The deteriorating situation surrounding SKS Microfinance in India has offered a grim picture of what many believe to be the future of microfinance. Microfinance still remains a valuable tool in combating poverty and we should not be so quick to write it off.
Living in Bangladesh, I recently had the pleasure of meeting with Grameen Bank borrowers and seeing microfinance in action. As a result of bank loans, women who could not read or write their own names are sending their children to universities. Families that were living in one-room mud huts and sleeping on the floor now have multi-room houses with beds, mosquito nets, hygienic toilets, and access to clean water. These are all official indicators that someone has crossed the poverty line as a result of microfinance.
Microfinance is not just working in Bangladesh, but all over the world. In Kenya, Jamii Bora is working to combat poverty with a program that emphasizes microsavings in addition to microlending. In a recent New York Times article, Nick Kristof tells the story of Jane, a 38 year-old single mom and former prostitute. Thanks to Jamii Bora’s microfinance program, she now is trained to sew, has been able to move out of the slums into a house in the suburbs, and has provided an education for her three children.
Despite these incredible stories, microfinance and microfinance institutions have recently been met with fierce opposition. In Bangladesh, Prime Minster Sheikh Hasina, a former proponent of microfinance, has opened an investigation into Grameen Bank and its founder Muhummad Yunus. India has enacted laws that severely restrict lending, and Pakistan and several Latin American countries are discouraging borrowers from repaying their loans.
There are two main criticisms of microfinance. One is that borrowers are not spending their loans for the purposes they are intended. Instead, they are purchasing personal goods and are therefore defaulting on their loans. The other, which Yunus describes, is that banks are trying to become too profitable, and have made their interest rates unbearable for their borrowers. The banks are then going under because borrowers cannot repay at these high interest rates or do not want to repay because they feel they are being ripped off. In either case, the banks are at fault. In the first scenario, they are not monitoring spending or encouraging savings, and therefore are taking serious risks in lending to its borrowers. In the latter scenario, the banks’ switch from non-profit to for-profit has created a culture that is detrimental to borrowers.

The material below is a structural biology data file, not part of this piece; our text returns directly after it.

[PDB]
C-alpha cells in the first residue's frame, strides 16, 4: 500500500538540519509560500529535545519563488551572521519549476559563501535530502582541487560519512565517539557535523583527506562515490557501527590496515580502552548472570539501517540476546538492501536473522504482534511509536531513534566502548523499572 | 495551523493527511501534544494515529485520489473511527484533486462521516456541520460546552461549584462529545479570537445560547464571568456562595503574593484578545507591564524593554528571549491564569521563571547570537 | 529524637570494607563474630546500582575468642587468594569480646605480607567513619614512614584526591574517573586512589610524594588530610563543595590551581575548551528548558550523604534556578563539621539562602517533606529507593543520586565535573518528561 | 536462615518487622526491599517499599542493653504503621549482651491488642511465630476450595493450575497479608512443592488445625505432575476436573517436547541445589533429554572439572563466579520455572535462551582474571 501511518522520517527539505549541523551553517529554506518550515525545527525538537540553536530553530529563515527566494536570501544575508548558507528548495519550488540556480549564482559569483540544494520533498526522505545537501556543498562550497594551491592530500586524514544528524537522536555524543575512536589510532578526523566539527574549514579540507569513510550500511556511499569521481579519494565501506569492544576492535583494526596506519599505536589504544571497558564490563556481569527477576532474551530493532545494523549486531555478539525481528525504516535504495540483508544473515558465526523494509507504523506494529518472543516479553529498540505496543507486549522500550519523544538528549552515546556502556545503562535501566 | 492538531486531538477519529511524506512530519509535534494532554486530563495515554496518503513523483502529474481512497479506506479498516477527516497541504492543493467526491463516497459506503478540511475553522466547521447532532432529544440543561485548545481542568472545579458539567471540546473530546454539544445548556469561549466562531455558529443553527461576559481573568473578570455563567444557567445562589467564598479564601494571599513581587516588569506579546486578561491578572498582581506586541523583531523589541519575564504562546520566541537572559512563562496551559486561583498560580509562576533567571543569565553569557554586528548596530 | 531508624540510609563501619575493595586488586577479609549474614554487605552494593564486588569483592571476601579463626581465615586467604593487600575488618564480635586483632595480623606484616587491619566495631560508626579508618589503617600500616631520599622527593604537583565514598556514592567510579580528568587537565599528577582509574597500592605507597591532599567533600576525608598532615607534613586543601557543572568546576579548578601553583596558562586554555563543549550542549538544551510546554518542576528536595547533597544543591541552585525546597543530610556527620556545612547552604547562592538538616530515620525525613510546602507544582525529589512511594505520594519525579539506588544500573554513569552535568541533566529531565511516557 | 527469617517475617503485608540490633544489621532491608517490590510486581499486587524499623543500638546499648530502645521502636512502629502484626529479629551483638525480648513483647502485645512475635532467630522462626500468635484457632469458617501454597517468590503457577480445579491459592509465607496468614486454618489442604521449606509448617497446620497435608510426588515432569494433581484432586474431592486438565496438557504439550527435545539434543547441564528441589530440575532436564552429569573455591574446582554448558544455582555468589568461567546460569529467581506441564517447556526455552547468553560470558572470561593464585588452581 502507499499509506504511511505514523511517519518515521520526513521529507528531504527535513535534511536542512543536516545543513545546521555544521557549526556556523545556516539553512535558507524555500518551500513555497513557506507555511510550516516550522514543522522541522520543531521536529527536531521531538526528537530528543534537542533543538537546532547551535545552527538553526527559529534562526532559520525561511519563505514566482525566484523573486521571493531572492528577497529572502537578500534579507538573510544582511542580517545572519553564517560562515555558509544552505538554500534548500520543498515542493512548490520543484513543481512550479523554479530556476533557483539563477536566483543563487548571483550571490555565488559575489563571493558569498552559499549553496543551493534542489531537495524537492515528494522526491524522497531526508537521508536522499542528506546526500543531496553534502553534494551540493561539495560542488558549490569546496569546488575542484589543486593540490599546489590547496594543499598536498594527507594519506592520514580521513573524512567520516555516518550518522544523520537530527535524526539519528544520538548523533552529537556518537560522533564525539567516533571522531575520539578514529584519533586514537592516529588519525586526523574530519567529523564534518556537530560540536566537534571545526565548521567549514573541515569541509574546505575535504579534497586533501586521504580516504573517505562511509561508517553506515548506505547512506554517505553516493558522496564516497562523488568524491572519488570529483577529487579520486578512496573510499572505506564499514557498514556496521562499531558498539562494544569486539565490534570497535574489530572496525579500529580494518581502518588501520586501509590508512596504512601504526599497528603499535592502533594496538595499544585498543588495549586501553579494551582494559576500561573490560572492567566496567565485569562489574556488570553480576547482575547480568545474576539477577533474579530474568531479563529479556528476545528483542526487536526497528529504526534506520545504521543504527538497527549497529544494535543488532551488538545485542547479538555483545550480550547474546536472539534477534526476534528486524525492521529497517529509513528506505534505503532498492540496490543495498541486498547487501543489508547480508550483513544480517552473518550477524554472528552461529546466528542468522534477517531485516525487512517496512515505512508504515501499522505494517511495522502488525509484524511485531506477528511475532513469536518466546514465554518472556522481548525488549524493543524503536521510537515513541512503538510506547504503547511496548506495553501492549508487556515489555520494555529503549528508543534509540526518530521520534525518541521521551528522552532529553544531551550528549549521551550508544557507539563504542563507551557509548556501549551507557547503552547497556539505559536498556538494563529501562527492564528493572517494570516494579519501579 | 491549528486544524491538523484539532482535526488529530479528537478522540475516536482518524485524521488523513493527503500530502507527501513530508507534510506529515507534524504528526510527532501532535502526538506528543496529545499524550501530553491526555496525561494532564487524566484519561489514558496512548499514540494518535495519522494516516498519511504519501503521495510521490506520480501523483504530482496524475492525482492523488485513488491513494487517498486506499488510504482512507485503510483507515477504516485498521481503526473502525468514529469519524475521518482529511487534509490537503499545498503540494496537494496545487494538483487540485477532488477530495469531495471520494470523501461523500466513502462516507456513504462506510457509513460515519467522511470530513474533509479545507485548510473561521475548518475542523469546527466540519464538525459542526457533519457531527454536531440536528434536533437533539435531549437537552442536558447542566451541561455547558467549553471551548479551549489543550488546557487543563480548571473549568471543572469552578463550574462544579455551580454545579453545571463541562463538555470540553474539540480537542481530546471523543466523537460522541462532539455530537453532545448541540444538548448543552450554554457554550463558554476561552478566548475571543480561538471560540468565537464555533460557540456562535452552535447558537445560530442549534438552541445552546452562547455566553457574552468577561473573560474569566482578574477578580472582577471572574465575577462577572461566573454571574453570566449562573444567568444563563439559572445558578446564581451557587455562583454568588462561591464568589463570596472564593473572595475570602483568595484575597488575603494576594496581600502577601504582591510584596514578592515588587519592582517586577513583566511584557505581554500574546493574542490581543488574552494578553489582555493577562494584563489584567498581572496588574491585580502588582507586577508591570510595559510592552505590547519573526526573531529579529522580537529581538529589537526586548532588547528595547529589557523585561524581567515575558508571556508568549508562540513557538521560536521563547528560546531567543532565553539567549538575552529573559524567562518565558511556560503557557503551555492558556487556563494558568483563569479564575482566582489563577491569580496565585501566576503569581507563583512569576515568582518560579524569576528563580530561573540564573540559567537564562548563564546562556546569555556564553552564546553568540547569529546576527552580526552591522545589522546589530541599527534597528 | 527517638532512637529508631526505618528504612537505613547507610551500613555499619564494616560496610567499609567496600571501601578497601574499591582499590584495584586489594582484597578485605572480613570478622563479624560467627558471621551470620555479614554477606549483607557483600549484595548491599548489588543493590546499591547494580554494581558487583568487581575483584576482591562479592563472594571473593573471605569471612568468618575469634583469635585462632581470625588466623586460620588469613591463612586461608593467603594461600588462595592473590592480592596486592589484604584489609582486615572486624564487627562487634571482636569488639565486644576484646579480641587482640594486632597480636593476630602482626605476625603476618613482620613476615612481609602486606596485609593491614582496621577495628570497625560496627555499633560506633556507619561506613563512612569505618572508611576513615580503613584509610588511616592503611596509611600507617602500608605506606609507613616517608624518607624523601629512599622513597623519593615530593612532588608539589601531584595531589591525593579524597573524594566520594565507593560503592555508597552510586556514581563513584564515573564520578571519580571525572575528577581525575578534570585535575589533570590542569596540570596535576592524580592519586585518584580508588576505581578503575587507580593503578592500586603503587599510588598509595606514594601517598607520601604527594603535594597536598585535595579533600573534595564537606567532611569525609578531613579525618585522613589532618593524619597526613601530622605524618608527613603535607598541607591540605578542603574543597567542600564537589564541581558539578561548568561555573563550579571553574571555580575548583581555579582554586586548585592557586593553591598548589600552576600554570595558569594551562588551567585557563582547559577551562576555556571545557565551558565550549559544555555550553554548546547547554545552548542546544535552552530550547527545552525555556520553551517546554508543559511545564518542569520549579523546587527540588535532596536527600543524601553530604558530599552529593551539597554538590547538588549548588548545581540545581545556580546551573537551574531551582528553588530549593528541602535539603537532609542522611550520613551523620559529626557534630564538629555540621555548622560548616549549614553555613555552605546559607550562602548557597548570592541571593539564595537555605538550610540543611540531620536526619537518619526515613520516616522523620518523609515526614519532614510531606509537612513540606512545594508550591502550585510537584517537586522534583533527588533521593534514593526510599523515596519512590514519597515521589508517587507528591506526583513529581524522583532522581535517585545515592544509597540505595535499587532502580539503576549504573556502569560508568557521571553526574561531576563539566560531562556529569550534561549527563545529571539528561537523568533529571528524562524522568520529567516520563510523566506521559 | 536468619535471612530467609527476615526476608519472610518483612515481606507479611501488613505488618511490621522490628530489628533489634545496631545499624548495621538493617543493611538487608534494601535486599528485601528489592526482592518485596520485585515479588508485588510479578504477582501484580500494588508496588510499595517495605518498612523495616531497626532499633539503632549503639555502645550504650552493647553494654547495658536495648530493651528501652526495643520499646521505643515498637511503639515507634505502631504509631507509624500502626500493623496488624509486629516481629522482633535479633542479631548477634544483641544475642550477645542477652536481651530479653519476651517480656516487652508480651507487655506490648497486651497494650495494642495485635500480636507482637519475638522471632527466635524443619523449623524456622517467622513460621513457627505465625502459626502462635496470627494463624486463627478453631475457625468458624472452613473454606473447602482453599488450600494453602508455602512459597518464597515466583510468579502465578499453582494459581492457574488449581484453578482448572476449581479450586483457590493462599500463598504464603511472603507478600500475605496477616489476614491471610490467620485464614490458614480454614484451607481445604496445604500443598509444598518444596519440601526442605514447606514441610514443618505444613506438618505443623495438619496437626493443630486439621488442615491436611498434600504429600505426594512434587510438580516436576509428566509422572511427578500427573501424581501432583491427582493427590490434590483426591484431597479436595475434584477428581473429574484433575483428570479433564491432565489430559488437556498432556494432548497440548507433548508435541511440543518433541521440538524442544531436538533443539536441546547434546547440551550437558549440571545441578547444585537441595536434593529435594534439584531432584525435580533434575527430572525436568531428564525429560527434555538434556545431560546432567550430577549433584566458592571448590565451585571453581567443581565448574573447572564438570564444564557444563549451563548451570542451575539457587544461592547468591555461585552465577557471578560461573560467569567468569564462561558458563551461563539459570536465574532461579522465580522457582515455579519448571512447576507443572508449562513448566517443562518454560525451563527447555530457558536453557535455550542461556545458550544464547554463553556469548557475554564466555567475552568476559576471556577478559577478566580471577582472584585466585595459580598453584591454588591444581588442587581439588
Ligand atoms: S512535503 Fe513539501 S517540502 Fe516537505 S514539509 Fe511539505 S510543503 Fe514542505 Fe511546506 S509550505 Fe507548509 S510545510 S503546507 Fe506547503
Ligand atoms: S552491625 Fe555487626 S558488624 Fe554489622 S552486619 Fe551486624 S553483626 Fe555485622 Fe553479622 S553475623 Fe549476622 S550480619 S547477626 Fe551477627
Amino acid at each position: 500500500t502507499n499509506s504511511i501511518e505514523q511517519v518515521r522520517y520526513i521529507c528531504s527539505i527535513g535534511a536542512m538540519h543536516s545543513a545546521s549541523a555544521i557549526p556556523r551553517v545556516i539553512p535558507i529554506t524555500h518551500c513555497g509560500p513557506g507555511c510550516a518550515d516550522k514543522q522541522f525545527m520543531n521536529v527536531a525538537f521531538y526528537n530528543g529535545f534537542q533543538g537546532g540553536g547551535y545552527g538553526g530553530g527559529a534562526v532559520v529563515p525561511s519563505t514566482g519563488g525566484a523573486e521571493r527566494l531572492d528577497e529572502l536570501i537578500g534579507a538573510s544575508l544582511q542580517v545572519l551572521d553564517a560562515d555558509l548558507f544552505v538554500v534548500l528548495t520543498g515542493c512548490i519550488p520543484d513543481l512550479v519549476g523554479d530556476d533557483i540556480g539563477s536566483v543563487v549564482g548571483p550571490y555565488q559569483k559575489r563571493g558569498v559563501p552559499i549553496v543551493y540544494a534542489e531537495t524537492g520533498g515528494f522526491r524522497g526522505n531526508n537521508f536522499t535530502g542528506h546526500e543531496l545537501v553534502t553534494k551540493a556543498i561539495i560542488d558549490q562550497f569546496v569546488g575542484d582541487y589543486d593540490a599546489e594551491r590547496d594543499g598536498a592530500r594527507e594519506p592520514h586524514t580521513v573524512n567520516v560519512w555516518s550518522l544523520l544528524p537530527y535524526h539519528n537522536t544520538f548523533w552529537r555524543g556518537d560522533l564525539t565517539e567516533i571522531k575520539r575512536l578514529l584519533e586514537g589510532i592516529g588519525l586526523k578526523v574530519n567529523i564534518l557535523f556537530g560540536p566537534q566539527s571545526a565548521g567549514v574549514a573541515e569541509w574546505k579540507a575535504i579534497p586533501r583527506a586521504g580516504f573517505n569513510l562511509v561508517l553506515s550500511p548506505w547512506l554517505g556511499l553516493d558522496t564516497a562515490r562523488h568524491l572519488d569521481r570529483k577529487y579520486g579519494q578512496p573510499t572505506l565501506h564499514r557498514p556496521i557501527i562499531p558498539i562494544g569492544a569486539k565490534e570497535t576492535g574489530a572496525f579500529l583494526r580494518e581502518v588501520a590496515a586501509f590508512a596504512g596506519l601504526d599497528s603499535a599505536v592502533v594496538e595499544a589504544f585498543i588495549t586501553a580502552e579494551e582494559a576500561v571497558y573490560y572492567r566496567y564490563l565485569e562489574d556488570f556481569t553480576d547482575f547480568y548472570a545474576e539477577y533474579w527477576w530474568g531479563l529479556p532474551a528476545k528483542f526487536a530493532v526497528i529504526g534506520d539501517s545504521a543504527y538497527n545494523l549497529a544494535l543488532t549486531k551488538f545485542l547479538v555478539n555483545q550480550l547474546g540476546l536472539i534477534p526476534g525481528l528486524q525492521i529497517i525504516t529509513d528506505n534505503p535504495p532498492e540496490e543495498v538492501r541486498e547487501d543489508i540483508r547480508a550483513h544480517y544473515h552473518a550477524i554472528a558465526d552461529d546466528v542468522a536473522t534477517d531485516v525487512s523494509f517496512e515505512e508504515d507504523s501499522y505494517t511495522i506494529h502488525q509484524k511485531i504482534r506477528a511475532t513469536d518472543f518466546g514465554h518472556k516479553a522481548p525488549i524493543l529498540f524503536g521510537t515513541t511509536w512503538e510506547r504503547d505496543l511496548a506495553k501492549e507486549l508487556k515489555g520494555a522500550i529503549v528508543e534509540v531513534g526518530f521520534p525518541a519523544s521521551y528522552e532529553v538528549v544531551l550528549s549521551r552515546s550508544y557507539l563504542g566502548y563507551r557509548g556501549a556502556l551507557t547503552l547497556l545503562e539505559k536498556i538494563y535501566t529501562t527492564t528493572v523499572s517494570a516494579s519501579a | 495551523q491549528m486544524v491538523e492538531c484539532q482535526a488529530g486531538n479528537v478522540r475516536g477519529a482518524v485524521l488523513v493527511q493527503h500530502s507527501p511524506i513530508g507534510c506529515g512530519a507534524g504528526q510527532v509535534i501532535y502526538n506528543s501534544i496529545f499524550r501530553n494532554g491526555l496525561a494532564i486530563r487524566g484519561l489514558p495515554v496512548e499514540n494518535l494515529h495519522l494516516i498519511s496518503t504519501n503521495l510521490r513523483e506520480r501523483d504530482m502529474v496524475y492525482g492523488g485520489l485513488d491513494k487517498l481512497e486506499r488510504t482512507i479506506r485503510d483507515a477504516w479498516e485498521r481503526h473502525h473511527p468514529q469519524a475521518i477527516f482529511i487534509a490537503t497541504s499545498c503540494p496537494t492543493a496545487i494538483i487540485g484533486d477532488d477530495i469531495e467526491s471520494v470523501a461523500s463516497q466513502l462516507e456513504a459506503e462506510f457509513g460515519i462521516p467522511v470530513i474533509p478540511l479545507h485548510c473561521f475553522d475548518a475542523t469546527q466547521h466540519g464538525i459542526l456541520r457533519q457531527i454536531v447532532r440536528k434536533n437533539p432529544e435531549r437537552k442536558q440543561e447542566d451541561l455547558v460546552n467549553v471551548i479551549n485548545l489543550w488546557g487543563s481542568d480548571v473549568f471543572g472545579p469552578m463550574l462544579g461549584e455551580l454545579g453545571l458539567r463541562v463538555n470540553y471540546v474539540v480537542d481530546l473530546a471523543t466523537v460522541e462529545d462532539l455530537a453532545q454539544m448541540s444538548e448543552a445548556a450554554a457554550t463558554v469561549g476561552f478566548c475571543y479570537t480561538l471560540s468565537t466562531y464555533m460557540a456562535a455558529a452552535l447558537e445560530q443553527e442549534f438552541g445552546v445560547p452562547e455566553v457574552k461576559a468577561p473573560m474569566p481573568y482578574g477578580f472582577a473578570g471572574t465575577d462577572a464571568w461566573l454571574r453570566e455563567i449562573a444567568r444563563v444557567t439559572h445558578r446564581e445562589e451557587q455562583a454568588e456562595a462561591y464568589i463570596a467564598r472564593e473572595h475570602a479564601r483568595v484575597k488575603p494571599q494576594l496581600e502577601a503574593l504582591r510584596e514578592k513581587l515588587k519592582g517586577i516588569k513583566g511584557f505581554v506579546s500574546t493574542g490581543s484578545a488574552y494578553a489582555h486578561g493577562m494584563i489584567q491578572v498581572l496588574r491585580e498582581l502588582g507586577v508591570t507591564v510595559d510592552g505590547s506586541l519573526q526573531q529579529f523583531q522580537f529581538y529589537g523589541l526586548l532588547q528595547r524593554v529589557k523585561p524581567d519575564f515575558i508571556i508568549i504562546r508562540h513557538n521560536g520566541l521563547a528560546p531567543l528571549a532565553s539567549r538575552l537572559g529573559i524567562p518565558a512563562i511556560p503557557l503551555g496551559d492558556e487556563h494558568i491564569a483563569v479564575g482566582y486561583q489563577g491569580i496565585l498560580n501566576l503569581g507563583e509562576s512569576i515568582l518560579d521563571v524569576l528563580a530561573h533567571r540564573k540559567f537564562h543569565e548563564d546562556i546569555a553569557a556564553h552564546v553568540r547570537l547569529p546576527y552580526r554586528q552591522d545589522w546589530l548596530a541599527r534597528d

None of this means that microfinance is bad or that microfinance does not work – it just means the system needs to be perfected. Microfinance already has very high interest rates by banking standards, but there needs to be more regulation so that microlenders cannot charge exorbitant rates in order to boost their own profits. There also needs to be an effort to choose those who will truly benefit from microfinance and monitor their progress directly. Both Grameen Bank and Jamii Bora require savings accounts, something that would probably help reduce loans being spent on personal needs and not on entrepreneurial efforts.
Microfinance is still a work in progress and each country faces unique challenges in combating poverty. But after seeing first-hand the differences that microloans have made to the lives of women in Bangladesh, we cannot give up on microfinance.
Photo Credit: Alexandra Zimmerman